Terrance Gore was a two-way standout for Royals
It had been a dreadful final Saturday in May for the Royals, but first-base coach Mitch Maier saw a teaching moment present itself.
The Royals were been swept by the Yankees in a doubleheader, and in the nightcap, outfielder Terrance Gore had a forgettable game. In his first start in more than two weeks, Gore didn’t reach base in four plate appearances and committed an error in center field.
The following day, Maier sought out Gore with a message: manage your expectations as a spot starter.
“It’s knowing your role. You can’t say, ‘Oh, I’m going to go three hits today.’ That’s kind of the wrong mentality,” Maier recalled. “You need to have a productive day: play good defense, get on base, do your thing, and when you’re at bat, give the team an opportunity to be successful, whether you walk, whether you move a runner over, whether you’re getting a hit.
“It’s not go up and swing and expect that after two weeks that you’re going to be locked in on major-league pitching. It doesn’t matter what player you are, put him on the bench for two weeks and tell him to go hit, it’s not easy.”
That’s something former Royal Willie Bloomquist passed down to Maier, who played parts of six seasons in Kansas City from 2006-12. And now Maier is making sure Gore understands what’s expected of a reserve outfielder.
Gore, who turned 28 on Saturday, has spent early and late portions of five big-league seasons with the Royals or Cubs, often as a pinch runner. He rarely, if ever, started. This is the longest stint he’s had on a major-league roster, and it’s been an adjustment.
In years past, he’s usually joined the Royals before or after his minor-league season has ended. In the minors, he’s never had fewer than 200 plate appearances in a season. But he’s played in just 25 of the Royals’ 65 games this year with 39 plate appearances and nine starts.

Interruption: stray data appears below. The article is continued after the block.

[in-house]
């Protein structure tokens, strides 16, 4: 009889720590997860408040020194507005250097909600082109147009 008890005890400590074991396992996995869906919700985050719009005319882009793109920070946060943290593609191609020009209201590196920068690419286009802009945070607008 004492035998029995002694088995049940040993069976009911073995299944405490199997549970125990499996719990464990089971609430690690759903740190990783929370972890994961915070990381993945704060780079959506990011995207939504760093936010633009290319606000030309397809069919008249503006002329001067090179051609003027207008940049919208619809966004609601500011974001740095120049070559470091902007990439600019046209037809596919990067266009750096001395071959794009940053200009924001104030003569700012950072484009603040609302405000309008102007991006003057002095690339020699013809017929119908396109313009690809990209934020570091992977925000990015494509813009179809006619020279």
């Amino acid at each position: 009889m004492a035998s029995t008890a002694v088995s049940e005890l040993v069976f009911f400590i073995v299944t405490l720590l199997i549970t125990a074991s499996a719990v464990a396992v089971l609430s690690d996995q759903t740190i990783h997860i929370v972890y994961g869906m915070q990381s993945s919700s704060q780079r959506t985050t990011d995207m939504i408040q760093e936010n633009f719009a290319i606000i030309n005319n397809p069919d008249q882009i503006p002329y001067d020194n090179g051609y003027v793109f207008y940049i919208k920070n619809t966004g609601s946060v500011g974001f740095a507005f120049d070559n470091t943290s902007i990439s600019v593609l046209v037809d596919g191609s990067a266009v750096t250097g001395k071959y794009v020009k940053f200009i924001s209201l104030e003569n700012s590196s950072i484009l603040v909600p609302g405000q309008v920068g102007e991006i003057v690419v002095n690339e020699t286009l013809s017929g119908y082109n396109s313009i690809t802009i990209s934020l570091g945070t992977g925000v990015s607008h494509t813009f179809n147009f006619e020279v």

“It’s a lot of pressure on me because I know here’s my chance, I don’t want to blow it,” Gore said of starting. “It’s tough. It gets in your head because you know you finally get your chance out there and you don’t want to mess up. But you don’t want to not be doing anything either. It’s your time to shine, so shine.”
After going hitless in his first 12 major-league at-bats over five seasons, Gore singled in a game last September for the Cubs, who acquired Gore in a trade with the Royals. Gore signed back with the Royals in the offseason, and this year he’s batting .297 (11 for 37) with seven runs scored, a double, triple and six stolen bases.
However, he’s also been caught stealing a league-high five times, including multiple pickoffs while pinch running.
“I’ve just got to be smarter, which I should be,” Gore said. “Sometimes I get so antsy and aggressive because I haven’t been out there in a while, and I’m trying to force something that’s almost impossible to be forced. But I try it anyway, because I think I’m Superman or something.”
Gore chuckled while making the superhero comparison, then reiterated the need for restraint.
“The pitcher can be a freakin’ 1 (second) flat to the plate and I’m still trying to go,” Gore said. “Nobody is ever going to steal on this guy, but of course I’m going to try because I’m stubborn and hard-headed.”
Since the talk with Maier, Gore has done some of those little things. He was successful in his most recent steal attempt (May 29 at White Sox). In his last two starts, Gore had a bunt single and walked.
That didn’t get Gore on the highlight shows, but it was noticed by his coach. Maier has impressed upon Gore the lessons learned from Bloomquist, who spent two seasons of his 14-year big-league career with the Royals.
That means doing things other than hitting during batting practice: honing bunting skills and shagging flies in all three outfield spots.
“If you just mosey through those five days prior to starting and now you’re expecting to turn the switch on, it’s not how it works,” Maier said. “Willie kind of taught me the way with that and Terrance is in a similar spot.”